H. de Roos - What is an original Rodin?


Three years later, decree no. 81.255 of 3 March 1981 on the suppression of fraud in art transactions, defines that only the first 8 copies plus 4 artist proofs, makes 12, may be called "original". All further copies have to be visibly marked as "reproduction":

Une loi de 1981 définit l'originalité d'un bronze par son tirage. Son décret d'application limite les tirages à 8 (plus 4 épreuves d'artiste numérotées de I à IV et portant les initiales EA). Tout fac-similé, surmoulage, copie et autres reproductions exécutés après 1981 doivent porter d'une manière visible et indélébile la mention "reproduction". 

Article 9 – All facsimiles, casts of casts, copies, or other reproductions of an original work of art as set out in Article 71 [17? – HdR] of Appendix III of the General Code of Taxes, executed after the date of effectivesness of the present decree, must carry in a visible and indelible manner the notation ‘Reproduction’.

[Jean Chatelain, An Original In Sculpture, in Elsen, p. 281, Appendix].

This definition is not just about fiscal treatment any more; it installs a definition that is binding for issuers in their own dealings with collectors. Another innovation is that this decree  - as far as I can judge from the quoted text - does not distinguish any more between between art works executed by the artist himself and casts, only supervised by the artist or issued by his beneficiaries or heirs. For a bronze cast, "executed entirely by the artist´s hand" - like Barye or Rosso would make them - there is no corresponding term anymore in the text of the 1981 decree. The distinction between lifetime and posthumous casts, between personally executed and other casts has been leveled out by strictly formal distinctions based on the arbitrary number twelve.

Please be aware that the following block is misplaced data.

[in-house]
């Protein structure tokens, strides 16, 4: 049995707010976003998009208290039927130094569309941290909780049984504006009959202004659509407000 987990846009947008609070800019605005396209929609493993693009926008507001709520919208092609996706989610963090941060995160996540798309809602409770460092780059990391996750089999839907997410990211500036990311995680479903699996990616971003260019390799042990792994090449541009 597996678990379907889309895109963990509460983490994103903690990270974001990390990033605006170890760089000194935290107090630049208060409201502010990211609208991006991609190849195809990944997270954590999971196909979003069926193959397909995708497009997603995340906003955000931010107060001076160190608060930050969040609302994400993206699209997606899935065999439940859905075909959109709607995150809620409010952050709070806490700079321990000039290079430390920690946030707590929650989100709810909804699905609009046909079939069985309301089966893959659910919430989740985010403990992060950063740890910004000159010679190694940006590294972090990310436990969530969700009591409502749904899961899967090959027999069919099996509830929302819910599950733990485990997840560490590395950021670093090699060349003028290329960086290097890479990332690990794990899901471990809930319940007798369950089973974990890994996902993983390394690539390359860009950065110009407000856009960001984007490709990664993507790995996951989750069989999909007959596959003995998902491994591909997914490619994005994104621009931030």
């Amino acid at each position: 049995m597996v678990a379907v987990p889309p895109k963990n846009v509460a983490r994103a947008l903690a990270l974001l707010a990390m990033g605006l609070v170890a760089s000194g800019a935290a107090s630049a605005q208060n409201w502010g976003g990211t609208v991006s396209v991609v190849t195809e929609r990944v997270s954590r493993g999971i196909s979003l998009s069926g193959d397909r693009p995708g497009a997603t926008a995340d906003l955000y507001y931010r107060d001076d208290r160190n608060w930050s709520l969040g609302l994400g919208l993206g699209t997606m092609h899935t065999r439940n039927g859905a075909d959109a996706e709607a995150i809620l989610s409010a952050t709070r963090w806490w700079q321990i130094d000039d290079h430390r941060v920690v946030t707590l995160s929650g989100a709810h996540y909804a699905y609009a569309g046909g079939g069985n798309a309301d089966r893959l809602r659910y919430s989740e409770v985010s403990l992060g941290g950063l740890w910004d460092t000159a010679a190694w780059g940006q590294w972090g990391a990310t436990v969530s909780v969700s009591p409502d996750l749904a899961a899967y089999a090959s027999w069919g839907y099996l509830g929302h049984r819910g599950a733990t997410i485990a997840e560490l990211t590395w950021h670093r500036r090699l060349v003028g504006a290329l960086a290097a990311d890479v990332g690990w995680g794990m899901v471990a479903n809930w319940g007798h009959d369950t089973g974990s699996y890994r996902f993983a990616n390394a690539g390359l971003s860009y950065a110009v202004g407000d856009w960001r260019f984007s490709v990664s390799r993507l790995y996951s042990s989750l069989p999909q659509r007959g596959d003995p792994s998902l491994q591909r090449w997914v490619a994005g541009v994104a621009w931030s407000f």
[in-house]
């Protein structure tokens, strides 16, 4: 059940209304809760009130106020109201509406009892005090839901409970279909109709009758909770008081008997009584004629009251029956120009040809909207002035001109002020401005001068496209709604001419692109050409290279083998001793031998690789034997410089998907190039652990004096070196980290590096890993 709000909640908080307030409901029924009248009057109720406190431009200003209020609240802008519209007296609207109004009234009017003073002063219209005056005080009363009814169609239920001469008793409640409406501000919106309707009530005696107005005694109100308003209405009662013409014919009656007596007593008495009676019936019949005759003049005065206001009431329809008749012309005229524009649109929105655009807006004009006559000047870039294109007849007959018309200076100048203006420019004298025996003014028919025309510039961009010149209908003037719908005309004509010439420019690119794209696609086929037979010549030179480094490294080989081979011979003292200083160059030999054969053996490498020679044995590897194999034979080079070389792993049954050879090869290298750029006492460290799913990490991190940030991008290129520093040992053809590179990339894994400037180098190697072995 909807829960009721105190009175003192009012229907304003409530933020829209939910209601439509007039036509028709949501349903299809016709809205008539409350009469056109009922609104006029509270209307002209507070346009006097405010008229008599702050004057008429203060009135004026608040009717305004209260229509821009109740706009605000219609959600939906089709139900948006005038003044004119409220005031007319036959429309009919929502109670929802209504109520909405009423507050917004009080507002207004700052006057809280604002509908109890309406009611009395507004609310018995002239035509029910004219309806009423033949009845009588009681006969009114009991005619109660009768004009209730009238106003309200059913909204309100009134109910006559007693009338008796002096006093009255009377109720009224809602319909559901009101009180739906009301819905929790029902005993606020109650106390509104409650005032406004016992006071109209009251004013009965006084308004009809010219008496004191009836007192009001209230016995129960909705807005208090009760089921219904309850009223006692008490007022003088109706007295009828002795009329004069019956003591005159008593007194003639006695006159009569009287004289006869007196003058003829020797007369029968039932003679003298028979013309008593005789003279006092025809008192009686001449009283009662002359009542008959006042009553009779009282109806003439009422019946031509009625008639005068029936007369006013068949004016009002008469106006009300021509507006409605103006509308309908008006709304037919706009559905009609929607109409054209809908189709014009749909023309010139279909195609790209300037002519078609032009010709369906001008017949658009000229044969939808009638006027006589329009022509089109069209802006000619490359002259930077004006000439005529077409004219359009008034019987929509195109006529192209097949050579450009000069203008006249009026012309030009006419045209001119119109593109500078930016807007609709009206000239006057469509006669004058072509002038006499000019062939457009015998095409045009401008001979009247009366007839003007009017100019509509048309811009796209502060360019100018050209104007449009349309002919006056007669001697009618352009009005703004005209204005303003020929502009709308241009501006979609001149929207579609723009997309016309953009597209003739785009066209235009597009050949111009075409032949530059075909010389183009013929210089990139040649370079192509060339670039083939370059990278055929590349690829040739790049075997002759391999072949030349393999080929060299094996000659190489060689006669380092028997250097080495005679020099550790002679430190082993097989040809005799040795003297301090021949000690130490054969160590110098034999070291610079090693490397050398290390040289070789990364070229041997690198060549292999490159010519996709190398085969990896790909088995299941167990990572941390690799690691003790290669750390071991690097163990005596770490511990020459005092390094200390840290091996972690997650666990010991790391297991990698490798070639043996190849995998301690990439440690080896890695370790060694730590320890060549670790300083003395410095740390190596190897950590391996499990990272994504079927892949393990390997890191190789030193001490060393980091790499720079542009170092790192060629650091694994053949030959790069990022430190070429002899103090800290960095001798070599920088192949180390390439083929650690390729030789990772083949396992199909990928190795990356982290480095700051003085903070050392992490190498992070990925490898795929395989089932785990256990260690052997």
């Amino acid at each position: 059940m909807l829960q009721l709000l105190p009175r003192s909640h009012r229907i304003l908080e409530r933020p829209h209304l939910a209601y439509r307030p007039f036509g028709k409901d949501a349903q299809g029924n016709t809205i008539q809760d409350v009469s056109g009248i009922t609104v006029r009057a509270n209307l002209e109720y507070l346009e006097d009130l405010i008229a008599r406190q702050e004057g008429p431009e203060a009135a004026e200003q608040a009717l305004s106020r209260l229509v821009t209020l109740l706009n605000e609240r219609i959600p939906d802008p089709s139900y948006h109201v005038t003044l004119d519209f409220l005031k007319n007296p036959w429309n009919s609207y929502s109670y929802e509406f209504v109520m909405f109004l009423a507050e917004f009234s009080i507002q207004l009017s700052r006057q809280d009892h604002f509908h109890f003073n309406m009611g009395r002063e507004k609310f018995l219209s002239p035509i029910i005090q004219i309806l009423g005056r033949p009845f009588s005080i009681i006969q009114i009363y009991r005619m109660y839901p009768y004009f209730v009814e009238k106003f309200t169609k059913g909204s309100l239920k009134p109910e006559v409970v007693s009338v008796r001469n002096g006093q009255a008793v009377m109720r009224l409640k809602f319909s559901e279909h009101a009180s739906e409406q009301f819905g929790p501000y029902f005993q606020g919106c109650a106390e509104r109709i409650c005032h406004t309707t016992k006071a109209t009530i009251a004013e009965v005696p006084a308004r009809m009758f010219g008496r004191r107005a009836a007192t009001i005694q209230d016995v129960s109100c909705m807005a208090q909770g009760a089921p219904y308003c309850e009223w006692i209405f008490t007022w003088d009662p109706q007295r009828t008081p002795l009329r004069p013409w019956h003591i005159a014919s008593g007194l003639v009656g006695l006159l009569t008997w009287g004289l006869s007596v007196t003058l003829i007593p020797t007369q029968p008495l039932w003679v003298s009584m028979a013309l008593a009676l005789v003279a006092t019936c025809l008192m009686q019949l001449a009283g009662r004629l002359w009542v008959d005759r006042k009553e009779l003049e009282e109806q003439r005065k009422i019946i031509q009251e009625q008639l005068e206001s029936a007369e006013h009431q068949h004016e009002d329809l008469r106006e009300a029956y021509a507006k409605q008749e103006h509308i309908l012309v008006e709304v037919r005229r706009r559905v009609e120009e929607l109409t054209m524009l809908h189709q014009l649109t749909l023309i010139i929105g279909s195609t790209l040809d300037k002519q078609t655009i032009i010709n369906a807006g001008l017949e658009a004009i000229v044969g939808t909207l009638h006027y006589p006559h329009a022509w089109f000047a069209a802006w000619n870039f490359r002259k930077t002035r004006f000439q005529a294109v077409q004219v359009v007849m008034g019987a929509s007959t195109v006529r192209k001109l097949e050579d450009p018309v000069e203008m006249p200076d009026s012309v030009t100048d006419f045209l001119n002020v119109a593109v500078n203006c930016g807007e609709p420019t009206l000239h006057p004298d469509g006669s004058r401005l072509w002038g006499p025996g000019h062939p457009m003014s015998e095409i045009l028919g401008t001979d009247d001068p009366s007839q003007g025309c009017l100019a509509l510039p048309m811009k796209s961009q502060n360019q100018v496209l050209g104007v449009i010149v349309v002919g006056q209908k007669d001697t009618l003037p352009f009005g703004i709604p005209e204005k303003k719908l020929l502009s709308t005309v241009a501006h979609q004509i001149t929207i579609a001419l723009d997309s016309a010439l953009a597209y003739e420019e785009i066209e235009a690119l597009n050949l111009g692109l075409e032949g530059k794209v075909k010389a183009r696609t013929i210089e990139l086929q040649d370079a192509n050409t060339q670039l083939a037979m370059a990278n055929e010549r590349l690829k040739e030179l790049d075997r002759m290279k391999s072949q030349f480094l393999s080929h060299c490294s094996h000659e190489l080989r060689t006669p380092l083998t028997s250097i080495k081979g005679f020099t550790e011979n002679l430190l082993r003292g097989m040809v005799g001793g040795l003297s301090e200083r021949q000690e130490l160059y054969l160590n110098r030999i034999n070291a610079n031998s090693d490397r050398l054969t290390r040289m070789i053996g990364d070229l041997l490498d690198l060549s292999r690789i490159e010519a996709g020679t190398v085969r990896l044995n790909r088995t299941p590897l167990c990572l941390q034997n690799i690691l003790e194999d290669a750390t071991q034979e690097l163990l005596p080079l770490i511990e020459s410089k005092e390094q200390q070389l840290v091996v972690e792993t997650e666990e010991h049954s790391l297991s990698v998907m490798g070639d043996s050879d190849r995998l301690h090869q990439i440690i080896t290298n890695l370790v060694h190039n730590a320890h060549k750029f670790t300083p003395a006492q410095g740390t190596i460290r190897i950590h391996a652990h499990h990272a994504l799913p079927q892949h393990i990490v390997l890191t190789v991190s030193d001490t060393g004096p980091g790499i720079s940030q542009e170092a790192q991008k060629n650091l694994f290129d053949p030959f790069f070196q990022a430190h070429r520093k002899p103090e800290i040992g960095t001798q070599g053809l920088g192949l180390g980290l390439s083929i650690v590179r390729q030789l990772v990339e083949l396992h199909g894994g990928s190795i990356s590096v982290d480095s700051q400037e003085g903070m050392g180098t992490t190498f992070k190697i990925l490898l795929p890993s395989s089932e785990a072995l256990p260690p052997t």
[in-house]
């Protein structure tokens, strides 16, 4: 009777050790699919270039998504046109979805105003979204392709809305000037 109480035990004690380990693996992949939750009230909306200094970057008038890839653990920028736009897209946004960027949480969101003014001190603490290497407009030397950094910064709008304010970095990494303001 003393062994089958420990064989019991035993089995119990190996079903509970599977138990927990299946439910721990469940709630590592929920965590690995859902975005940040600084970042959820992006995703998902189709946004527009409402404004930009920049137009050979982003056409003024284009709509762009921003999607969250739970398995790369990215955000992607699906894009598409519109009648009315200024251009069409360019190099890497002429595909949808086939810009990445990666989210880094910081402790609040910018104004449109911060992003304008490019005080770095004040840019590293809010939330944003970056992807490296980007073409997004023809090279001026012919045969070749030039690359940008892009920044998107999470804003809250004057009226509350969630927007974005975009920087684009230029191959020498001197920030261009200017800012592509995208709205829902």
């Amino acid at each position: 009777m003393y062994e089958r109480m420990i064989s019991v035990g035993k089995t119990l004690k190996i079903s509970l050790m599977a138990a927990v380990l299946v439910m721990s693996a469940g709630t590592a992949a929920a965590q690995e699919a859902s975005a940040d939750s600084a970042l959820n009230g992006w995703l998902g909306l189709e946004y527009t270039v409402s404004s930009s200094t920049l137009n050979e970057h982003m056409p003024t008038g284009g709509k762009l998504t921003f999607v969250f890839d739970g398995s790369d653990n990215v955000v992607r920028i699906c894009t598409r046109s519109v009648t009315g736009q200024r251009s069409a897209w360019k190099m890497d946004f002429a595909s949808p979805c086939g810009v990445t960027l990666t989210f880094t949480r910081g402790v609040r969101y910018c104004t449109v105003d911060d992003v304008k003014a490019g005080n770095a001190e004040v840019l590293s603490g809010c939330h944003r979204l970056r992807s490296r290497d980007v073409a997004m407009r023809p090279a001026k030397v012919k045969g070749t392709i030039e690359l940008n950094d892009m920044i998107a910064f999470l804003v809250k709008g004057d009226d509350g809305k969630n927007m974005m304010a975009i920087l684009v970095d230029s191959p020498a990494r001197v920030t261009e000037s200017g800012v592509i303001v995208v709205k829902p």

This means the 1981 French decree does not judge the technical quality of the casts and does not consider the artistic intention or participation of the artist any more, when it makes a distinction between "original edition" and "reproduction".  

Would this law have been passed one century earlier, we would have to deal today with numerous "lifetime reproductions", for example of The Age of Bronze*. The very fact this term shocks our view of these appreciated bronzes, treasured in respected Museums and private collections, would be one good reason to question the validity of these legal definitions when it comes to judging the artistic merits of single casts. As we will see, French law is the basis for other paradoxes as well.

*Till 1945, the Alexis Rudier Foundry cast appr. 150 examples altogether.
  See Emil Waldman, quoted by De Caso, p. 47, Note 28.




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